Youngjee Ko is also a co-author of this research.
Abstract: Only one-third of adults 18 to 49 years old in the United States receive a recommended annual influenza vaccination. This study examined whether supplementing vaccine information statements (VIS) with an immersive virtual reality (VR), short video or electronic pamphlet story designed to convey the community immunity benefits of influenza vaccination would improve influenza vaccine avoidant participants’ influenza-related perceptions as well as their influenza vaccination-related beliefs, confidence and intentions. Method: A one-way between-subjects experimental design compared the effects of adding a supplemental education experience prior to VIS exposure with flu vaccine avoidant 18-to-49-year-olds. The 171 participants recruited from the community were randomly assigned to one of three modality treatment conditions [VR, video, or e-pamphlet (i.e., story board presented via electronic tablet)] or a VIS-only control condition. Results: Compared to the modalities, the VR intervention created a stronger perception of presence (i.e., feeling of “being there” in the story), which, in turn, increased participants’ concern about transmitting influenza to others and raised vaccination intention. Increased concern about transmitting influenza to others was associated with positive effects on influenza vaccination-related beliefs, including confidence that one’s flu vaccination would protect others. Neither the e-pamphlet nor the video intervention were able to elicit a sense of presence nor were they able to improve the impact of the VIS on the outcome measures. Conclusions: Immersive VR has much potential to increase understanding of key immunization concepts, such as community immunity, through creative executions that increase a sense of presence. Given the need to increase influenza vaccination uptake among 18-to-49-year-olds, and the projected growth in VR accessibility and use, additional applications and assessments related to vaccination communication and education are needed and warranted. By increasing the ability to convey key vaccine and immunization concepts, immersive VR could help address vaccination hesitancy and acceptance challenges.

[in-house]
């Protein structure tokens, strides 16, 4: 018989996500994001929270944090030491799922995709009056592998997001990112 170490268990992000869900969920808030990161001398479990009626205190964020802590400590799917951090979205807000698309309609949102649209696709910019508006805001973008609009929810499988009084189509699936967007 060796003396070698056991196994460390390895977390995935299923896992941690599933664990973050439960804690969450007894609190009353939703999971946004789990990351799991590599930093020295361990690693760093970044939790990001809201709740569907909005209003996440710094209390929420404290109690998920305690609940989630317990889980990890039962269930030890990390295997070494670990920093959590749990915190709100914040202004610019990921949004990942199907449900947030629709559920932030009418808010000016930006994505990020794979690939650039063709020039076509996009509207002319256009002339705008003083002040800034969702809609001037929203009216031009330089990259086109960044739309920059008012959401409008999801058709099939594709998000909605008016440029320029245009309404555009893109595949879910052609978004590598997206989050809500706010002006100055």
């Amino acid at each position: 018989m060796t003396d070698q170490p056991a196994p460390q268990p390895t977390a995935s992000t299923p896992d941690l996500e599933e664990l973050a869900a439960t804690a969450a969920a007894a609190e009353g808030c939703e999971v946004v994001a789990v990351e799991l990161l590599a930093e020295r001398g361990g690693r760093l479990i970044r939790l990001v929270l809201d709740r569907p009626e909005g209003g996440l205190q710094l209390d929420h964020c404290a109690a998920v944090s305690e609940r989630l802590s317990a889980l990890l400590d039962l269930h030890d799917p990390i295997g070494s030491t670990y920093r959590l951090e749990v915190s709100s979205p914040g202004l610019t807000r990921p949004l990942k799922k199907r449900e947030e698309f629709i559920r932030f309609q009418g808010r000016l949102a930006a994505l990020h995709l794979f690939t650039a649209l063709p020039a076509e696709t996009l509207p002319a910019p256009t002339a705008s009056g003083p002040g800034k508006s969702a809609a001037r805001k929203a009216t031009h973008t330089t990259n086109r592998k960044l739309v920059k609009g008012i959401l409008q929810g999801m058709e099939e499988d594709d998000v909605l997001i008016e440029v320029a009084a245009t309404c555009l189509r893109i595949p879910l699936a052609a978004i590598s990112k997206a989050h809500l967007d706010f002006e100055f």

Abstract: Due to prevalent misinformation and low coverage rates for flu vaccination, the role of health departments to address uncertainty and increase awareness of flu vaccination facts in their messaging became crucial. Utilizing Twitter data generated during the peak of the 2017-2018 flu season, this study suggests that people presented negative attitude toward flu vaccination when they perceived lower self-efficacy from CDC tweets and experienced anger when they perceived lower level of uncertainty in flu risks.